Pseudorandom binary sequence

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A pseudorandom binary sequence (PRBS) is a binary sequence that, while generated with a deterministic algorithm, is difficult to predict[1] and exhibits statistical behavior similar to a truly random sequence. PRBS generators are used in telecommunication, such as in analog-to-information conversion,[2] but also in encryption, simulation, correlation technique and time-of-flight spectroscopy.


A binary sequence (BS) is a sequence of bits, i.e.

for .

A BS consists of ones and zeros.

A BS is a pseudorandom binary sequence (PRBS) if[3] its autocorrelation function, given by

has only two values:


is called the duty cycle of the PRBS, similar to the duty cycle of a continuous time signal. For a maximum length sequence, where , the duty cycle is 1/2.

A PRBS is 'pseudorandom', because, although it is in fact deterministic, it seems to be random in a sense that the value of an element is independent of the values of any of the other elements, similar to real random sequences.

A PRBS can be stretched to infinity by repeating it after elements, but it will then be cyclical and thus non-random. In contrast, truly random sequence sources, such as sequences generated by radioactive decay or by white noise, are infinite (no pre-determined end or cycle-period). However, as a result of this predictability, PRBS signals can be used as reproducible patterns (for example, signals used in testing telecommunications signal paths).[4]

Practical implementation[edit]

Pseudorandom binary sequences can be generated using linear-feedback shift registers.[5]

Some common[6][7][8][9][10] sequence generating monic polynomials are

PRBS11 =
PRBS15 =
PRBS20 =
PRBS23 =
PRBS31 =

An example of generating a "PRBS-7" sequence can be expressed in C as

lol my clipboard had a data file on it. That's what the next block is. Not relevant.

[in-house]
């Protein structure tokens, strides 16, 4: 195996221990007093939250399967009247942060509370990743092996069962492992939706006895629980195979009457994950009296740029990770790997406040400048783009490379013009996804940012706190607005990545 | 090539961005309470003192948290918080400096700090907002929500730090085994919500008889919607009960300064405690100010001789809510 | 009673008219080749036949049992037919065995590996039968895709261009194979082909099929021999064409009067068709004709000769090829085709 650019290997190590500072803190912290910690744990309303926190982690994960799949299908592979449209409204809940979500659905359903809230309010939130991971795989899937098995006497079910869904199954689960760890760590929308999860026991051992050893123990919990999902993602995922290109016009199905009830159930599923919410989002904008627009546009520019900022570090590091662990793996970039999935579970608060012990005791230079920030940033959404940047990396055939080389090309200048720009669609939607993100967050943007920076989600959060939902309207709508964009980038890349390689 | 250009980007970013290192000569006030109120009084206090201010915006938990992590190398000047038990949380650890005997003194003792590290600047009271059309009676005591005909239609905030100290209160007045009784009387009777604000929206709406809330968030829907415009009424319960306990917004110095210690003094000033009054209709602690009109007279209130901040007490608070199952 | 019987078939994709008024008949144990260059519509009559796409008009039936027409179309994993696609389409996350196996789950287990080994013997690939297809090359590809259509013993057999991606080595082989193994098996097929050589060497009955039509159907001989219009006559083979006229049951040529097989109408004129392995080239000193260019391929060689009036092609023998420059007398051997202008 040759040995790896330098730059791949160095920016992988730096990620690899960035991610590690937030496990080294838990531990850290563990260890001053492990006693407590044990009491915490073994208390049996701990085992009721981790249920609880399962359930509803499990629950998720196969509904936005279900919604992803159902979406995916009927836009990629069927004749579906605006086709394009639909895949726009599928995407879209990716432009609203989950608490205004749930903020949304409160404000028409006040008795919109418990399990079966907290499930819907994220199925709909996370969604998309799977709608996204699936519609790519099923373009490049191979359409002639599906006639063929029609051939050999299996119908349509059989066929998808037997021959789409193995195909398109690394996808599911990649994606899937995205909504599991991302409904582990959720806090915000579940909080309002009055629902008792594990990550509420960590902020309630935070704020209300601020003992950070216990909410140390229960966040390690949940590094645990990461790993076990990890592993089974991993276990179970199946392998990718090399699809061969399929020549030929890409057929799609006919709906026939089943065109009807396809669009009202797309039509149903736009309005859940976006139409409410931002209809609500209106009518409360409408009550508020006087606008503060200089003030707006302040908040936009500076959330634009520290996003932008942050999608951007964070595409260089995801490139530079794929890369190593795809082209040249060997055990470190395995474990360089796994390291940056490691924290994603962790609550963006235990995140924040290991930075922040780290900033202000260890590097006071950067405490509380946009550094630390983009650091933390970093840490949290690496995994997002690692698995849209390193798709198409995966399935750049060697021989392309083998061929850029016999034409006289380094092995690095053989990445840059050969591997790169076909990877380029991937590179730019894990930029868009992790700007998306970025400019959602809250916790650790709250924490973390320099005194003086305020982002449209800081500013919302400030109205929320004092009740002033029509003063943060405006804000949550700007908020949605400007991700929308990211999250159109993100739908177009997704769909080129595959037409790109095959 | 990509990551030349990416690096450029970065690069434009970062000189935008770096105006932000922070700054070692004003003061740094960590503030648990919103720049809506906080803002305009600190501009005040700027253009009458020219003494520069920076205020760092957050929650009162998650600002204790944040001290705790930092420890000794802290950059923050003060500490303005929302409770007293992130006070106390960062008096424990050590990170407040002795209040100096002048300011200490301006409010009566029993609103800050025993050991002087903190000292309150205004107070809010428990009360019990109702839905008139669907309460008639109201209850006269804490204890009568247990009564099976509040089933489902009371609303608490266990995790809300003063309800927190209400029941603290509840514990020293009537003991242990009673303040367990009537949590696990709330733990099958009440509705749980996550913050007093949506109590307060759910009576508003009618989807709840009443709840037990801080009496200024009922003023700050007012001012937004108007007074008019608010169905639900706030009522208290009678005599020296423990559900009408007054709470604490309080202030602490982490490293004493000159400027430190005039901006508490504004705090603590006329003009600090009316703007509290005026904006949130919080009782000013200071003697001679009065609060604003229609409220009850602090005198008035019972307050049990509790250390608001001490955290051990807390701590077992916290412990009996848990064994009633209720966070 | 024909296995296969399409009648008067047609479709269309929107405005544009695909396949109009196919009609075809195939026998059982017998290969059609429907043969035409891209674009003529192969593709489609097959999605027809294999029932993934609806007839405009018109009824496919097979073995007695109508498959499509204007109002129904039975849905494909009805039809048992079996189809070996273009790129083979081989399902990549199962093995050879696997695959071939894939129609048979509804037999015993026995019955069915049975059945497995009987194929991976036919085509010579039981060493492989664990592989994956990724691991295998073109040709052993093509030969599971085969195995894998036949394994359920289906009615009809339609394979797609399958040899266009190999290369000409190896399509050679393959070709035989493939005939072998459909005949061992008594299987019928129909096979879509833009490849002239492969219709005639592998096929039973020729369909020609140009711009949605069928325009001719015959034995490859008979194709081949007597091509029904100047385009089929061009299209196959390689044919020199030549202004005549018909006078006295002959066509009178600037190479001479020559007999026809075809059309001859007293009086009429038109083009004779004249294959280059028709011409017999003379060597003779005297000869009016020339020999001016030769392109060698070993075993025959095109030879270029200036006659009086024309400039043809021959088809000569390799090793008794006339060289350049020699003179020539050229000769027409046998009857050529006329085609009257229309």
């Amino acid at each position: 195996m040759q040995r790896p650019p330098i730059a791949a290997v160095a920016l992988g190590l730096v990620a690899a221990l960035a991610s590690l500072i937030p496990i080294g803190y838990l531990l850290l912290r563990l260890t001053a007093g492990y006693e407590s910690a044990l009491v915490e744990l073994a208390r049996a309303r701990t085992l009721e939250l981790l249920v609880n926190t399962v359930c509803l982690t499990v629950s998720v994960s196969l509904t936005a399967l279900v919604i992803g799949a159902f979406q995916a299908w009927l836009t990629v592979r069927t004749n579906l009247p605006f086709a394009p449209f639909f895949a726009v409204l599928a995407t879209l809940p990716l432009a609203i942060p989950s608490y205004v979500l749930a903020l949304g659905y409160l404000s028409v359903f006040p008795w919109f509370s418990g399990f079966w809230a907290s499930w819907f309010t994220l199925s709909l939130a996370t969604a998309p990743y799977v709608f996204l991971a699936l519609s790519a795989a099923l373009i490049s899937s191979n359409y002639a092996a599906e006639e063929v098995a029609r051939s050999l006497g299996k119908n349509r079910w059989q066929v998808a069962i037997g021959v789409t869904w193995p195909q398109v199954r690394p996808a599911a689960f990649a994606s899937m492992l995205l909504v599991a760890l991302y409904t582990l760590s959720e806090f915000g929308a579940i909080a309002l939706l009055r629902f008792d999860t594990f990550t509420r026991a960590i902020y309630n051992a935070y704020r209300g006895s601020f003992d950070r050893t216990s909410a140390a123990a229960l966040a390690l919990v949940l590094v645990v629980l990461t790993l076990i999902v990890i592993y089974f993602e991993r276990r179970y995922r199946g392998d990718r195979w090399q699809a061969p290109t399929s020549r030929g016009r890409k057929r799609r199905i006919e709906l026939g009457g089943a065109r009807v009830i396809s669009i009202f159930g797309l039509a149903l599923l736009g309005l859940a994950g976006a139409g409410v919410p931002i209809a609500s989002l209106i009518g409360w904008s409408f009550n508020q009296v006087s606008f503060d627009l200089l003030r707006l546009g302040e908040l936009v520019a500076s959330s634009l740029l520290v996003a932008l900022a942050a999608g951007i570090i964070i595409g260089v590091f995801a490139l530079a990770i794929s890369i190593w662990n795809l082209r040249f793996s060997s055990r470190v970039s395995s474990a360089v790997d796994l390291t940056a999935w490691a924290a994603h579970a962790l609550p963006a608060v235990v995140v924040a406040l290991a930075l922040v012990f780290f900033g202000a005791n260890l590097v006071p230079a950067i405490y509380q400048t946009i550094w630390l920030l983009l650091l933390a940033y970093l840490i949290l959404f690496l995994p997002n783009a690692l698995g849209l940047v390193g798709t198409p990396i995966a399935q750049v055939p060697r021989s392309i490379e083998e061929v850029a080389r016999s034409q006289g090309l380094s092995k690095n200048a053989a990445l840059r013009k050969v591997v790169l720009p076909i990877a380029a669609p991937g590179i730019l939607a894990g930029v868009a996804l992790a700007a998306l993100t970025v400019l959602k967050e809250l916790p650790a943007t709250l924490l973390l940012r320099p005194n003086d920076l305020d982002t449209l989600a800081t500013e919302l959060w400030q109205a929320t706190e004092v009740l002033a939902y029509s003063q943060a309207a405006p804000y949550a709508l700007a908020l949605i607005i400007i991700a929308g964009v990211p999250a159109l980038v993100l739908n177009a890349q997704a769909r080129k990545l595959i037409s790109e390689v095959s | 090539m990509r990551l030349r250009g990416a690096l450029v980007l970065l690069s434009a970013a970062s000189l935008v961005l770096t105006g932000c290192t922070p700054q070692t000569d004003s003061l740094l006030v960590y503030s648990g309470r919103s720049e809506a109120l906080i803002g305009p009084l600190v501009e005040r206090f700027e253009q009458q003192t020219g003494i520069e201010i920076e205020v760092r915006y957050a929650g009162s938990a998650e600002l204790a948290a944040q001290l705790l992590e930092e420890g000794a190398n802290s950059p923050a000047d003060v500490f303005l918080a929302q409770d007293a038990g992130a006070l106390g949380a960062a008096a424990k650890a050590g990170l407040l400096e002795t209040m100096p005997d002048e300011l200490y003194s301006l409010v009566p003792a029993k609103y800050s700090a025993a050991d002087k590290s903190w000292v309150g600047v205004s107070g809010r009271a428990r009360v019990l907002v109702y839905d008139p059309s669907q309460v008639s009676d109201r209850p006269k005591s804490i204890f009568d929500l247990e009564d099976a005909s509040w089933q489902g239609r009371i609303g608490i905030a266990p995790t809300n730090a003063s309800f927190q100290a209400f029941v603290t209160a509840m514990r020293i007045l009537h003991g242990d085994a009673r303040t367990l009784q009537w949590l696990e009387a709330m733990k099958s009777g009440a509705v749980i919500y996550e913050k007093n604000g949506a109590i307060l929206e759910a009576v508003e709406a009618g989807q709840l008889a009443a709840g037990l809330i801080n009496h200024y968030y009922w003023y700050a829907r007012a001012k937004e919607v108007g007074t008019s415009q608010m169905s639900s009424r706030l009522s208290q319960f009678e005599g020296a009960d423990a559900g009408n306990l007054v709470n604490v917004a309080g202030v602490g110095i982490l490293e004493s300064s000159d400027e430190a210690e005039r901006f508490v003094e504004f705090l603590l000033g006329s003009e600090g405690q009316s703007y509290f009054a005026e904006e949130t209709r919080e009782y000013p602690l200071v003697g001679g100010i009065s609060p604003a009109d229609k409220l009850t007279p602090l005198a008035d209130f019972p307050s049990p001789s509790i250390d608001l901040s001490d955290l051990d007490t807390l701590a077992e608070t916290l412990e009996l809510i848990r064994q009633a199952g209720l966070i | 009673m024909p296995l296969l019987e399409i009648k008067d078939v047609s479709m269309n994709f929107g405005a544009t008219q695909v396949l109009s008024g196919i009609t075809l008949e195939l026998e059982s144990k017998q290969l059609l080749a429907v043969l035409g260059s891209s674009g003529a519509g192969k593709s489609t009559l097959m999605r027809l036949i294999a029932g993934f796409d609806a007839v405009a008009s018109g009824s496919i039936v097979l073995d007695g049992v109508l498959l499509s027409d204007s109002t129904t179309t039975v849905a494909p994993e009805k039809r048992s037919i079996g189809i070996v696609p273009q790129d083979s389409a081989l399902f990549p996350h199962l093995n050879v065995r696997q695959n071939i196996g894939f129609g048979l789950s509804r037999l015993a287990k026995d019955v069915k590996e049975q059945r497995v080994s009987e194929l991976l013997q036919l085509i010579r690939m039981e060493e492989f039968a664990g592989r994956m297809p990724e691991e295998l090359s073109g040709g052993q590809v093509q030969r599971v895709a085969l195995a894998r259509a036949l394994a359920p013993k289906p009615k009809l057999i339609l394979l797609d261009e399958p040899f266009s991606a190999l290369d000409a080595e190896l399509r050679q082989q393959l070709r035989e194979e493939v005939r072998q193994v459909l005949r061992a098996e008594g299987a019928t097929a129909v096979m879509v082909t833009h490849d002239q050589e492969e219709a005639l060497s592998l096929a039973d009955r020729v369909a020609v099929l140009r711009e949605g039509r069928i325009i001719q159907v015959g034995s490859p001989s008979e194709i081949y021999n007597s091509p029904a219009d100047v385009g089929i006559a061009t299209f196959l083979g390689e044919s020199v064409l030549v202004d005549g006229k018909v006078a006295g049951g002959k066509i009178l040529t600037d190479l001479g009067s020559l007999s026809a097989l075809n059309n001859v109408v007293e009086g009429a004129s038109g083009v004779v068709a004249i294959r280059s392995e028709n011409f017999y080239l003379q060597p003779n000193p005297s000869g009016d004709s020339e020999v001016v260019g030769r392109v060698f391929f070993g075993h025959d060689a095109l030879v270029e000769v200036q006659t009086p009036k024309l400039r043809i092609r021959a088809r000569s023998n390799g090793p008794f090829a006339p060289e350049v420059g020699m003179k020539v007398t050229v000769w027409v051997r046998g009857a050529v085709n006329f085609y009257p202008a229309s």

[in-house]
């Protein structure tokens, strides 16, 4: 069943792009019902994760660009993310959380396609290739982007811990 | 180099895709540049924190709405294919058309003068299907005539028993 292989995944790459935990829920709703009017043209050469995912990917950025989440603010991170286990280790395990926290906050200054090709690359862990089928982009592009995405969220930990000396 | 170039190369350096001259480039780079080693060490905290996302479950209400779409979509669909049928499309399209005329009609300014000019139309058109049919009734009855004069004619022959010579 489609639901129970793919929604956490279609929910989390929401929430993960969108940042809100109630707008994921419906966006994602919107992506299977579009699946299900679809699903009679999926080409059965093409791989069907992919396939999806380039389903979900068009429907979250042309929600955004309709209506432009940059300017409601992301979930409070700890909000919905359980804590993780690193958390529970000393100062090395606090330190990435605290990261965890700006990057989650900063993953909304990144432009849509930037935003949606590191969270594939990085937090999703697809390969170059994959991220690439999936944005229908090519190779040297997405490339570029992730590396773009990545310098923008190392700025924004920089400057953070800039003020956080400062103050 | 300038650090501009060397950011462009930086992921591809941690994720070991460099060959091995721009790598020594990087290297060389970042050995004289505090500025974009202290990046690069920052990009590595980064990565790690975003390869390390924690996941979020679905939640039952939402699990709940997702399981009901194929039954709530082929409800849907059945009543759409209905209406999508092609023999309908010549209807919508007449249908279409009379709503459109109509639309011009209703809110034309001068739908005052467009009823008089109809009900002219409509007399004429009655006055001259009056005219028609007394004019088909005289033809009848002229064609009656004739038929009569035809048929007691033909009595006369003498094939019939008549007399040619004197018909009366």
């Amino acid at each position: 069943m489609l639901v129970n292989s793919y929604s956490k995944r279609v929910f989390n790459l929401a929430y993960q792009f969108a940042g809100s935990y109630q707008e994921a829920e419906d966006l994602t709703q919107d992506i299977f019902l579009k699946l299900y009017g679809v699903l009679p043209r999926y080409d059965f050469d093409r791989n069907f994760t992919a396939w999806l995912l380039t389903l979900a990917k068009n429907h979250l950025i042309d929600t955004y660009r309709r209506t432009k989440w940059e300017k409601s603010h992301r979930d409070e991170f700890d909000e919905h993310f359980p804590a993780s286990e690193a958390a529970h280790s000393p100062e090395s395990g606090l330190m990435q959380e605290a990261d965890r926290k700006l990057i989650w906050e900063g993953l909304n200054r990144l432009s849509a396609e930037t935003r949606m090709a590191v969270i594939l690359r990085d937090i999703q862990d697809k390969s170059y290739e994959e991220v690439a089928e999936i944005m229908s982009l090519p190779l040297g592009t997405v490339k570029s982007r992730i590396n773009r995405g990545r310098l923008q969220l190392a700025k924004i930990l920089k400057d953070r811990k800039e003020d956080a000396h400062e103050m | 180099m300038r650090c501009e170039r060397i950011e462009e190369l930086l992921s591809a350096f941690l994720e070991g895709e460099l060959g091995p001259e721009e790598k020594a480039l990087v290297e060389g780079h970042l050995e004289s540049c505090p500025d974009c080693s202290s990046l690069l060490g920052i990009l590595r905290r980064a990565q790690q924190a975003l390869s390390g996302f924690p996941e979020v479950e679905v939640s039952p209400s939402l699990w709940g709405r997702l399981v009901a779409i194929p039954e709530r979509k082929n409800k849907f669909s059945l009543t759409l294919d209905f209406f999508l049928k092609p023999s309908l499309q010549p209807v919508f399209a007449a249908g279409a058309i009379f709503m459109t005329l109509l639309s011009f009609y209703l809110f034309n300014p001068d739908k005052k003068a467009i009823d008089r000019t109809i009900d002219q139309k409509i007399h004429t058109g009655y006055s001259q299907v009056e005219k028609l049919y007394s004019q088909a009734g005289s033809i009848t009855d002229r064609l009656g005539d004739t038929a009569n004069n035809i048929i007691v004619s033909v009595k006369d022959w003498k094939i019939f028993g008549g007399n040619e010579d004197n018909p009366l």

#include <stdio.h>
#include <stdint.h>
#include <stdlib.h>
int main(int argc, char* argv[]) {
    uint8_t start = 0x02;
    uint8_t a = start;
    int i;    
    for (i = 1;; i++) {
        int newbit = (((a >> 6) ^ (a >> 5)) & 1);
        a = ((a << 1) | newbit) & 0x7f;
        printf("%x\n", a);
        if (a == start) {
            printf("repetition period is %d\n", i);

In this particular case, "PRBS-7" has a repetition period of 127 values.


The PRBSk or PRBS-k notation (such as "PRBS7" or "PRBS-7") gives an indication of the size of the sequence. is the maximum number[4]:§3 of bits that are in the sequence. The k indicates the size of a unique word of data in the sequence. If you segment the N bits of data into every possible word of length k, you will be able to list every possible combination of 0s and 1s for a k-bit binary word, with the exception of the all-0s word.[4]:§2 For example, PRBS3 = "1011100" could be generated from .[6] If you take every sequential group of three bit words in the PRBS3 sequence (wrapping around to the beginning for the last few three-bit words), you will find the following 7 word arrangements:

  "1011100" → 101
  "1011100" → 011
  "1011100" → 111
  "1011100" → 110
  "1011100" → 100
  "1011100" → 001 (requires wrap)
  "1011100" → 010 (requires wrap)

Those 7 words are all of the possible non-zero 3-bit binary words, not in numeric order. The same holds true for any PRBSk, not just PRBS3.[4]:§2

See also[edit]


  1. ^ "PRBS Pseudo Random Bit Sequence Generation". TTi. Retrieved 21 January 2016.
  2. ^ Daponte, Pasquale; De Vito, Luca; Iadarola, Grazia; Rapuano, Sergio. "PRBS non-idealities affecting Random Demodulation Analog-to-Information Converters" (PDF).
  3. ^ Naszodi, Laszlo. "Articles on Correlation and Calibration". Archived from the original on 11 November 2013.
  4. ^ a b c d "ITU-T Recommendation O.150". October 1992.
  5. ^ Paul H. Bardell, William H. McAnney, and Jacob Savir, "Built-In Test for VLSI: Pseudorandom Techniques", John Wiley & Sons, New York, 1987.
  6. ^ a b Tomlinson, Kurt (4 February 2015). "PRBS (Pseudo-Random Binary Sequence)". Bloopist. Retrieved 21 January 2016.
  7. ^ Koopman, Philip. "Maximal Length LFSR Feedback Terms". Retrieved 21 January 2016.
  8. ^ "What are the PRBS7, PRBS15, PRBS23, and PRBS31 polynomials used in the Altera Transceiver Toolkit?". Altera. 14 February 2013. Retrieved 21 January 2016.
  9. ^ Riccardi, Daniele; Novellini, Paolo (10 January 2011). "An Attribute-Programmable PRBS Generator and Checker (XAP884)" (PDF). Xilinx. Table 3:Configuration for PRBS Polynomials Most Used to Test Serial Lines. Retrieved 21 January 2016.
  10. ^ "O.150 : General requirements for instrumentation for performance measurements on digital transmission equipment". 1997-01-06.

External links[edit]